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Poetry

Twelfth Century, County Clare

When we arrived at the monastery, a guide
was midway through his talk on ruin and dates,

as yellow birds twittered past window holes.

We wondered if the ancient holy ones
stopped trying to be good and just sat or kneeled

astonished by the birds’ antiphony.

Of course, we too came here
hoping to be cracked open, amazed.

Before the roof fell in, before the grass

made itself at home, the monks must have
bent over their texts:

Condemn not, forgive, give—

words that might save, or simply shimmer
like grass blades in late sun,

solvents for hunger and dread.

In the hedgerow birds sang their inscrutable vespers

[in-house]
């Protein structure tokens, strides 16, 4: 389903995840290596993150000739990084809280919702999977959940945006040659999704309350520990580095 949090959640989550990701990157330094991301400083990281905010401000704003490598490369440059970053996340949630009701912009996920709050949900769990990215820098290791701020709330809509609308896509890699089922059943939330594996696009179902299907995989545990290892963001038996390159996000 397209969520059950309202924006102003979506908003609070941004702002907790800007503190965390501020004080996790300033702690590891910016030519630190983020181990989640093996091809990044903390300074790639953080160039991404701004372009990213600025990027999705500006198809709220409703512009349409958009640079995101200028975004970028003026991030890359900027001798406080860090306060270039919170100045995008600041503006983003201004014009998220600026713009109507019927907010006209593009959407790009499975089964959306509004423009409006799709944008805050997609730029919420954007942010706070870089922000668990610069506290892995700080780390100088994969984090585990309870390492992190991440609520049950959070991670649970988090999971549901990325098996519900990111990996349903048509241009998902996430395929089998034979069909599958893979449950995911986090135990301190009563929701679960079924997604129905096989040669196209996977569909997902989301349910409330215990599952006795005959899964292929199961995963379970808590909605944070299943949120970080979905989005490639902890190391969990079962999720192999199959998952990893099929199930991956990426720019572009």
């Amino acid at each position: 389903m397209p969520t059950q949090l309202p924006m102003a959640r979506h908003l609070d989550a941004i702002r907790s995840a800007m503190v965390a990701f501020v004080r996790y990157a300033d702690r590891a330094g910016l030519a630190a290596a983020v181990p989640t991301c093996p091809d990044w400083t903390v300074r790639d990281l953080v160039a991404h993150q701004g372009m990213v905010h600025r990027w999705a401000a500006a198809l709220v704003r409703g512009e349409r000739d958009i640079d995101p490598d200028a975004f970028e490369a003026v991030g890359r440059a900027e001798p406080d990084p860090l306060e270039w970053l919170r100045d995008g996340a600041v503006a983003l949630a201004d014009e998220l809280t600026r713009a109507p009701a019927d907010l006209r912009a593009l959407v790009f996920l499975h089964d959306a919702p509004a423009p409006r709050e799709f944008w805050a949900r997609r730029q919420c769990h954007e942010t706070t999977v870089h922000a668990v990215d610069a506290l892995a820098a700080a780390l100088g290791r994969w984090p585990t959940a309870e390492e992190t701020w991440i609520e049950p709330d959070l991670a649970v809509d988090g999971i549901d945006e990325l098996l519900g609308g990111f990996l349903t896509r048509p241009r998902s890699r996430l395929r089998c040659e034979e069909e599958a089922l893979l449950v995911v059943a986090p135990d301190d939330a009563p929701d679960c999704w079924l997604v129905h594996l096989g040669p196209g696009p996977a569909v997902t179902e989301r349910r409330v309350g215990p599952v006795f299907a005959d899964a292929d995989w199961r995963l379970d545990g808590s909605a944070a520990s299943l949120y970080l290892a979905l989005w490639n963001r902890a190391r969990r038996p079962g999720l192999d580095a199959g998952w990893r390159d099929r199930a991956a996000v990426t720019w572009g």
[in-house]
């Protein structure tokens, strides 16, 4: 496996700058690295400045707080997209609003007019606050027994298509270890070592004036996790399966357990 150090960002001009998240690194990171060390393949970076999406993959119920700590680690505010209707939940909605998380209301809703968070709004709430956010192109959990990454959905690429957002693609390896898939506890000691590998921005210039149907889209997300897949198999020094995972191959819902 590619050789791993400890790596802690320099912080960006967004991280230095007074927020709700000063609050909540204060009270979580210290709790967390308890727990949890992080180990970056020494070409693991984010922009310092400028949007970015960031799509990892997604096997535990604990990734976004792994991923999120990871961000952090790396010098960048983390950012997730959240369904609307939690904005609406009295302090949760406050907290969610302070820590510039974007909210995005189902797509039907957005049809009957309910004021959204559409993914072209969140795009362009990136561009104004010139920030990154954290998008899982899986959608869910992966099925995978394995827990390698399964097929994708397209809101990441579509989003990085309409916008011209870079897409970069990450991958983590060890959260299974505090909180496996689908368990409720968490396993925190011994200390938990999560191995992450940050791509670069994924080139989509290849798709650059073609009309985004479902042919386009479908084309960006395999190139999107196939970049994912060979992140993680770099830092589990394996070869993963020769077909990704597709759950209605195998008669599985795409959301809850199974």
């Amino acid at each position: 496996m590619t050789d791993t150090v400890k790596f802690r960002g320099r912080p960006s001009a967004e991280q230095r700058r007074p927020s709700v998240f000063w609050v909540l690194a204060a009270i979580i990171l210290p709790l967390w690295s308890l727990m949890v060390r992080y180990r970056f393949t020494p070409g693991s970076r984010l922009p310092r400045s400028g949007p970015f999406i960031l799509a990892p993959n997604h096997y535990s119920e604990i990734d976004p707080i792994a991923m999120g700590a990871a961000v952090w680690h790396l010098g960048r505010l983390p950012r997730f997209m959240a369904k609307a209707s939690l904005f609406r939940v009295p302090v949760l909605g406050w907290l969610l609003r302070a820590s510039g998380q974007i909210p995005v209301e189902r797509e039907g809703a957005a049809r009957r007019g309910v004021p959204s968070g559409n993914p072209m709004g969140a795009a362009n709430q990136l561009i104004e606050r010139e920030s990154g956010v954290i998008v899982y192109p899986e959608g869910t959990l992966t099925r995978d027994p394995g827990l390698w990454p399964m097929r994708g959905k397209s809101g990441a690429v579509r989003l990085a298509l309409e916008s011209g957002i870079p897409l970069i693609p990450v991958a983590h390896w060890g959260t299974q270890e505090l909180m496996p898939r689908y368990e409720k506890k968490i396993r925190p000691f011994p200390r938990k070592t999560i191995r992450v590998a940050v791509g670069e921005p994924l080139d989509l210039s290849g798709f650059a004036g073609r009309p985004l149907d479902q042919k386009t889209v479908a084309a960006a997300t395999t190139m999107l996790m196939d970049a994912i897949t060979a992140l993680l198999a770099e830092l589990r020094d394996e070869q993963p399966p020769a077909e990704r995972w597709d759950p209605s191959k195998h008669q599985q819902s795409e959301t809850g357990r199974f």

while the guide talked politics and decline.

When the tour bus left, taking its information,

the stones settled back into silence,
not so much ruined as struck real by the light.

 

 


Betsy Sholl’s most recent collection is House of Sparrows: New and Selected Poems (Wisconsin). She teaches in the MFA program of Vermont College of Fine Arts and lives in Portland, Maine.

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